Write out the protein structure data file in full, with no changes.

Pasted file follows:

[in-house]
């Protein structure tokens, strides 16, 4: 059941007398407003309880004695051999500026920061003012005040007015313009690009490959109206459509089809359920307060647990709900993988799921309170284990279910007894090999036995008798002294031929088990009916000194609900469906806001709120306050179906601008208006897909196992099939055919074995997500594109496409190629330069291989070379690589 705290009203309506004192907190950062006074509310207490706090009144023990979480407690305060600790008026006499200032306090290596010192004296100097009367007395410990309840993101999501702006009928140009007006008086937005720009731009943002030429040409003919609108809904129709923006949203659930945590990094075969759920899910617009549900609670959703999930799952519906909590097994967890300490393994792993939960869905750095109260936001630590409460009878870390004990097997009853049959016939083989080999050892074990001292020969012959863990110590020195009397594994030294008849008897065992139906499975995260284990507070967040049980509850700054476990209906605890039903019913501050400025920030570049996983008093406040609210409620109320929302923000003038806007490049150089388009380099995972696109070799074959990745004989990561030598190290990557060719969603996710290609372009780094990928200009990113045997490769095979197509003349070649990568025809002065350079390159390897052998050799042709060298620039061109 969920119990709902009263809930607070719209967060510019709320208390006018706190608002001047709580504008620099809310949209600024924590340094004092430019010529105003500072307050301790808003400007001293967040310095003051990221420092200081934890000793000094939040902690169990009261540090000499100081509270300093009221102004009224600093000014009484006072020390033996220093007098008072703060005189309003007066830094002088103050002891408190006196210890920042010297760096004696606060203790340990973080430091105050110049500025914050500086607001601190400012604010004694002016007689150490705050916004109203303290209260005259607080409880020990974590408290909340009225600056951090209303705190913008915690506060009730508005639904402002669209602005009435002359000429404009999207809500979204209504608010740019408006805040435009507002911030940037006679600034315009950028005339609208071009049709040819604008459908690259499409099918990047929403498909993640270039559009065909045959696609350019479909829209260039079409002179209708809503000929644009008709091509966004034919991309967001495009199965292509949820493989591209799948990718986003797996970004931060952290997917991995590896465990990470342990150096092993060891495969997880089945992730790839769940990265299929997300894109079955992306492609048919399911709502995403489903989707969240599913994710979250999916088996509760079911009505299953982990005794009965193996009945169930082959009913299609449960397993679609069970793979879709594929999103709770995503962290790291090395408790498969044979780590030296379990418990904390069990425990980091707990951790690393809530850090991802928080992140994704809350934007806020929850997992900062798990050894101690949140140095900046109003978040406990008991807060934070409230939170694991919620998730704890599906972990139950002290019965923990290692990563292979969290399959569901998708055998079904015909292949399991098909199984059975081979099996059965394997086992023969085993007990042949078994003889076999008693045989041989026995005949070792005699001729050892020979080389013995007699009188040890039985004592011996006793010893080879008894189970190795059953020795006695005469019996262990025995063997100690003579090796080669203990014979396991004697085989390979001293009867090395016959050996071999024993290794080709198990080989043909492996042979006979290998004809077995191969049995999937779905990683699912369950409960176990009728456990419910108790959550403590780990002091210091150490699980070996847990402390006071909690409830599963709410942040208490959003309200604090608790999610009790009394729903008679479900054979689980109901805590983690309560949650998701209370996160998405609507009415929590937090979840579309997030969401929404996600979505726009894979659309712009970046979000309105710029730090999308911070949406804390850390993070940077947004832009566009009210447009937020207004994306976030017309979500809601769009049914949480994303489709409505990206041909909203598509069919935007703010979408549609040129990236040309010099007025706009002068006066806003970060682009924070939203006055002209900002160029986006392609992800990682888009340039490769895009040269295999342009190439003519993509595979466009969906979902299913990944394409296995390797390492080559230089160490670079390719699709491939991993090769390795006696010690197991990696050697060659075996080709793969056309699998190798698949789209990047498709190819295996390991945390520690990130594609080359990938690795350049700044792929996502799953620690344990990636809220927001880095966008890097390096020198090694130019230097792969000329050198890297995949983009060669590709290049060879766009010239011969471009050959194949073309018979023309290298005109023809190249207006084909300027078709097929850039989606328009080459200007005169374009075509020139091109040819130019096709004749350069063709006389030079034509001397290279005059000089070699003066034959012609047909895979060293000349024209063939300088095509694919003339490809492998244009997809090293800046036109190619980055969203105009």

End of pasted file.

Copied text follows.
[in-house]
């Protein structure tokens, strides 16, 4: 059941007398407003309880004695051999500026920061003012005040007015313009690009490959109206459509089809359920307060647990709900993988799921309170284990279910007894090999036995008798002294031929088990009916000194609900469906806001709120306050179906601008208006897909196992099939055919074995997500594109496409190629330069291989070379690589 705290009203309506004192907190950062006074509310207490706090009144023990979480407690305060600790008026006499200032306090290596010192004296100097009367007395410990309840993101999501702006009928140009007006008086937005720009731009943002030429040409003919609108809904129709923006949203659930945590990094075969759920899910617009549900609670959703999930799952519906909590097994967890300490393994792993939960869905750095109260936001630590409460009878870390004990097997009853049959016939083989080999050892074990001292020969012959863990110590020195009397594994030294008849008897065992139906499975995260284990507070967040049980509850700054476990209906605890039903019913501050400025920030570049996983008093406040609210409620109320929302923000003038806007490049150089388009380099995972696109070799074959990745004989990561030598190290990557060719969603996710290609372009780094990928200009990113045997490769095979197509003349070649990568025809002065350079390159390897052998050799042709060298620039061109 969920119990709902009263809930607070719209967060510019709320208390006018706190608002001047709580504008620099809310949209600024924590340094004092430019010529105003500072307050301790808003400007001293967040310095003051990221420092200081934890000793000094939040902690169990009261540090000499100081509270300093009221102004009224600093000014009484006072020390033996220093007098008072703060005189309003007066830094002088103050002891408190006196210890920042010297760096004696606060203790340990973080430091105050110049500025914050500086607001601190400012604010004694002016007689150490705050916004109203303290209260005259607080409880020990974590408290909340009225600056951090209303705190913008915690506060009730508005639904402002669209602005009435002359000429404009999207809500979204209504608010740019408006805040435009507002911030940037006679600034315009950028005339609208071009049709040819604008459908690259499409099918990047929403498909993640270039559009065909045959696609350019479909829209260039079409002179209708809503000929644009008709091509966004034919991309967001495009199965292509949820493989591209799948990718986003797996970004931060952290997917991995590896465990990470342990150096092993060891495969997880089945992730790839769940990265299929997300894109079955992306492609048919399911709502995403489903989707969240599913994710979250999916088996509760079911009505299953982990005794009965193996009945169930082959009913299609449960397993679609069970793979879709594929999103709770995503962290790291090395408790498969044979780590030296379990418990904390069990425990980091707990951790690393809530850090991802928080992140994704809350934007806020929850997992900062798990050894101690949140140095900046109003978040406990008991807060934070409230939170694991919620998730704890599906972990139950002290019965923990290692990563292979969290399959569901998708055998079904015909292949399991098909199984059975081979099996059965394997086992023969085993007990042949078994003889076999008693045989041989026995005949070792005699001729050892020979080389013995007699009188040890039985004592011996006793010893080879008894189970190795059953020795006695005469019996262990025995063997100690003579090796080669203990014979396991004697085989390979001293009867090395016959050996071999024993290794080709198990080989043909492996042979006979290998004809077995191969049995999937779905990683699912369950409960176990009728456990419910108790959550403590780990002091210091150490699980070996847990402390006071909690409830599963709410942040208490959003309200604090608790999610009790009394729903008679479900054979689980109901805590983690309560949650998701209370996160998405609507009415929590937090979840579309997030969401929404996600979505726009894979659309712009970046979000309105710029730090999308911070949406804390850390993070940077947004832009566009009210447009937020207004994306976030017309979500809601769009049914949480994303489709409505990206041909909203598509069919935007703010979408549609040129990236040309010099007025706009002068006066806003970060682009924070939203006055002209900002160029986006392609992800990682888009340039490769895009040269295999342009190439003519993509595979466009969906979902299913990944394409296995390797390492080559230089160490670079390719699709491939991993090769390795006696010690197991990696050697060659075996080709793969056309699998190798698949789209990047498709190819295996390991945390520690990130594609080359990938690795350049700044792929996502799953620690344990990636809220927001880095966008890097390096020198090694130019230097792969000329050198890297995949983009060669590709290049060879766009010239011969471009050959194949073309018979023309290298005109023809190249207006084909300027078709097929850039989606328009080459200007005169374009075509020139091109040819130019096709004749350069063709006389030079034509001397290279005059000089070699003066034959012609047909895979060293000349024209063939300088095509694919003339490809492998244009997809090293800046036109190619980055969203105009």